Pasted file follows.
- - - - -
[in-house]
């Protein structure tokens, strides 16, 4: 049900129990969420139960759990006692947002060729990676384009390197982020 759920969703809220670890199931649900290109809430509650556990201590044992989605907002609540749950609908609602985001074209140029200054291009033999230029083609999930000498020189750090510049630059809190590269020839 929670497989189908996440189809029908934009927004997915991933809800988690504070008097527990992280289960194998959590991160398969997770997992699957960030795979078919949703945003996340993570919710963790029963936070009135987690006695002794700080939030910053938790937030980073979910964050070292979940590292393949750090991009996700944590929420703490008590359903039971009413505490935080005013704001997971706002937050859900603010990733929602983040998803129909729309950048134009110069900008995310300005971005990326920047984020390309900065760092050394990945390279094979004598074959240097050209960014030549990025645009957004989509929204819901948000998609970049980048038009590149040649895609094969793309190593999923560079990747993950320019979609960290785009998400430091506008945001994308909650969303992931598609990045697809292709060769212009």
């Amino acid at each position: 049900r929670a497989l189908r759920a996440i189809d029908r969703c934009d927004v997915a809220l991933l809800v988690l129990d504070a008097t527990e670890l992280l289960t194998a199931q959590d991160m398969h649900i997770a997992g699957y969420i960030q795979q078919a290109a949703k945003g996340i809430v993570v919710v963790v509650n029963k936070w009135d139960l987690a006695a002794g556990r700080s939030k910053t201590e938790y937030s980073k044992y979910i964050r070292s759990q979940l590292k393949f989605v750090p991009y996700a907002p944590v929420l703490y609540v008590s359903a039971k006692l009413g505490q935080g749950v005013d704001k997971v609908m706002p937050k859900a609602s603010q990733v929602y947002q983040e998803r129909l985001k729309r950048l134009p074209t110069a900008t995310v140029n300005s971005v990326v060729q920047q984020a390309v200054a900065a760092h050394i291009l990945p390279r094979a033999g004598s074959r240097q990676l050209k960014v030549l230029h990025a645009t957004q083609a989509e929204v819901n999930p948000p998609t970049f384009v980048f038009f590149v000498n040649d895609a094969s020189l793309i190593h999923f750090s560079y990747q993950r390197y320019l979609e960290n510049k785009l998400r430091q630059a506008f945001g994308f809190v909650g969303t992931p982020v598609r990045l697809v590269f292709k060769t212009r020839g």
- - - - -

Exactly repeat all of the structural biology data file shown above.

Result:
[in-house]
């Protein structure tokens, strides 16, 4: 049900129990969420139960759990006692947002060729990676384009390197982020 759920969703809220670890199931649900290109809430509650556990201590044992989605907002609540749950609908609602985001074209140029200054291009033999230029083609999930000498020189750090510049630059809190590269020839 929670497989189908996440189809029908934009927004997915991933809800988690504070008097527990992280289960194998959590991160398969997770997992699957960030795979078919949703945003996340993570919710963790029963936070009135987690006695002794700080939030910053938790937030980073979910964050070292979940590292393949750090991009996700944590929420703490008590359903039971009413505490935080005013704001997971706002937050859900603010990733929602983040998803129909729309950048134009110069900008995310300005971005990326920047984020390309900065760092050394990945390279094979004598074959240097050209960014030549990025645009957004989509929204819901948000998609970049980048038009590149040649895609094969793309190593999923560079990747993950320019979609960290785009998400430091506008945001994308909650969303992931598609990045697809292709060769212009």
């Amino acid at each position: 049900r929670a497989l189908r759920a996440i189809d029908r969703c934009d927004v997915a809220l991933l809800v988690l129990d504070a008097t527990e670890l992280l289960t194998a199931q959590d991160m398969h649900i997770a997992g699957y969420i960030q795979q078919a290109a949703k945003g996340i809430v993570v919710v963790v509650n029963k936070w009135d139960l987690a006695a002794g556990r700080s939030k910053t201590e938790y937030s980073k044992y979910i964050r070292s759990q979940l590292k393949f989605v750090p991009y996700a907002p944590v929420l703490y609540v008590s359903a039971k006692l009413g505490q935080g749950v005013d704001k997971v609908m706002p937050k859900a609602s603010q990733v929602y947002q983040e998803r129909l985001k729309r950048l134009p074209t110069a900008t995310v140029n300005s971005v990326v060729q920047q984020a390309v200054a900065a760092h050394i291009l990945p390279r094979a033999g004598s074959r240097q990676l050209k960014v030549l230029h990025a645009t957004q083609a989509e929204v819901n999930p948000p998609t970049f384009v980048f038009f590149v000498n040649d895609a094969s020189l793309i190593h999923f750090s560079y990747q993950r390197y320019l979609e960290n510049k785009l998400r430091q630059a506008f945001g994308f809190v909650g969303t992931p982020v598609r990045l697809v590269f292709k060769t212009r020839g």